Thursday, October 13, 2016

Mexican Pasta?

I am happy to report that I am feeling better, and was actually hungry for lunch! Because I've been under the weather, I really wanted to make myself something comforting and from my childhood, specifically, "Sopa de Fideos!" Sopa de Fideos is a type of "Sopa Seca," meaning dry soup, made with fideo pasta and very popular in Texas. Fideo is a type of Mexican pasta much like vermicelli, which can be substituted easily. In Mexico, this dish is typically served as a second course following a soup course, then a meat course, then concluded with dessert. However, this is a favorite lunch or snack for kids and adults alike.

This recipe reminds me of a passage I read from Entertaining from Ancient Rome to the Super Bowl: An Encyclopedia, which writes, "Because so few cookbooks were published in Spain - John C. Super maintains that there were probably no more than eight cookbooks published in Spain in the first 350 years after the printing press was invented - the transmission of cooking knowledge from person to person was vitally important for the households, palaces, and ecclesiastical institutions of colonial Mexico. Diego Granado's cookbook, Libro del arte de cocina, published in 1614, was one of the first cookbooks used in Mexican kitchens. This book contained a large number of Italian-inspired recipes and thus Italian food influenced Mexican cooking and dining far more than French food did."

This delicious homey dish pays homage to Italian ingredients and illustrates how two food cultures based on very similar ingredients can have such contrasting results. These differences are the consequence of very different culinary techniques, and of course, the use of local herbs and spices. For instance, in Sopa de Fideos, the pasta is fried in oil like a pilaf, then cooked in broth until "dry," as opposed to simply boiling the pasta, as they would in Italy. In addition, with the omission of basil, for instance, cilantro proudly takes over. And finally, as there are endless recipes for Sopa de Fideos, some calling for the addition of diced potatoes, shredded meat, chorizo, and/or chiles, feel free to try it and then make it your own. To truly appreciate this comforting classic, I insist that you garnish it with crema (creme fraiche would be a good substitute), avocado slices, cotija cheese (parmesan would be a substitute), and a sprinkle of cilantro!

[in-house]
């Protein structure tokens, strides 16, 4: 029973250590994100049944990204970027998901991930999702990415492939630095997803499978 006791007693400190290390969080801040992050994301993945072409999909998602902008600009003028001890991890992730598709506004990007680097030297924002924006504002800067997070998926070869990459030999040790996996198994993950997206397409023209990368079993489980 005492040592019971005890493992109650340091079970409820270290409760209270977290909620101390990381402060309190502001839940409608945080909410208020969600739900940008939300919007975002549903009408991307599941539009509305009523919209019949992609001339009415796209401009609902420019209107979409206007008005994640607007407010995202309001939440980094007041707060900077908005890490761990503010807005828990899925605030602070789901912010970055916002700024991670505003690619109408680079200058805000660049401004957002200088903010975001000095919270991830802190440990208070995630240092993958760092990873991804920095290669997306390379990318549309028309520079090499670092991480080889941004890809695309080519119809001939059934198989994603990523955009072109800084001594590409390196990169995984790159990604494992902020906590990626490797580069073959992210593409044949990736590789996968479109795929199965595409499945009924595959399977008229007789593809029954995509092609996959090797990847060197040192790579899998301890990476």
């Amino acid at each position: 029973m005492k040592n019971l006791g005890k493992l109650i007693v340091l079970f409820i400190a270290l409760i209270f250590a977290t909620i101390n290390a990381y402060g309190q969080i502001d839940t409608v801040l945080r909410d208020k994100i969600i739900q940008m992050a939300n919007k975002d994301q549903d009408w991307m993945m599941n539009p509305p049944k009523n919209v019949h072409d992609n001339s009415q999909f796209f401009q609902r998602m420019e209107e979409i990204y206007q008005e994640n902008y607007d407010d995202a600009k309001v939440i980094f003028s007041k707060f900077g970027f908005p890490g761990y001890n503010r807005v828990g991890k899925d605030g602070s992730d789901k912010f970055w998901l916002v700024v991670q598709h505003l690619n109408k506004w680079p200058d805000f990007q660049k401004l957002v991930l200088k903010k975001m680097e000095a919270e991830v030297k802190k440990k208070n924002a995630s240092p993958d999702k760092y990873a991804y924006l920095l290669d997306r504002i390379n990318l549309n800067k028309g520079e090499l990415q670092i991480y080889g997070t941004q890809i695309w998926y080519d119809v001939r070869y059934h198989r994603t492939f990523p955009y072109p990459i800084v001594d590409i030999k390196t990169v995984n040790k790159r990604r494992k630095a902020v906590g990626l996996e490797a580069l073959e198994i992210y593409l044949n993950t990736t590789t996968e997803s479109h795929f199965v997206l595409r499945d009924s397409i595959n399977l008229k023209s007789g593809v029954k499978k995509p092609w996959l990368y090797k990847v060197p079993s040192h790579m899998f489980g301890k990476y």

Sopa de Fideos

Serves 4

Ingredients:

2 tablespoons canola oil
5 ounces fideo (like La Moderna) or vermicelli (if using vermicelli, break the strands in thirds)
1 medium tomato, seeded and chopped
1/2 cup onion, chopped
2 garlic cloves, minced
1 1/4 cups chicken stock (If I don't have home-made, I use "Better Than Bouillon" Reduced Sodium Chicken Base)
4 ounces tomato sauce
1/2 teaspoon Kosher salt
1/2 teaspoon cumin
1/2-1 teaspoon chili powder, or more to taste

For garnish: Mexican crema, avocado slices, crumbled cotija cheese, chopped cilantro

Directions:

Heat the oil over medium heat until shimmery. Add the fideo or vermicelli and stir to coat the pasta with the oil.


Continue to stir and turn over the pasta until medium brown, being careful not to let it burn. Add the tomato, onion, and garlic, and continue to stir for a couple minutes, until the vegetables begin to soften.


Pour in the stock and tomato sauce. Stir in the salt, cumin, and chili powder.


Cover the pan, reduce the heat to a simmer, and cook, stirring occasionally to prevent sticking, until the liquid is absorbed and the pasta is tender, about 20 minutes.


Serve warm, garnished with crema, avocado, cotija, and cilantro.

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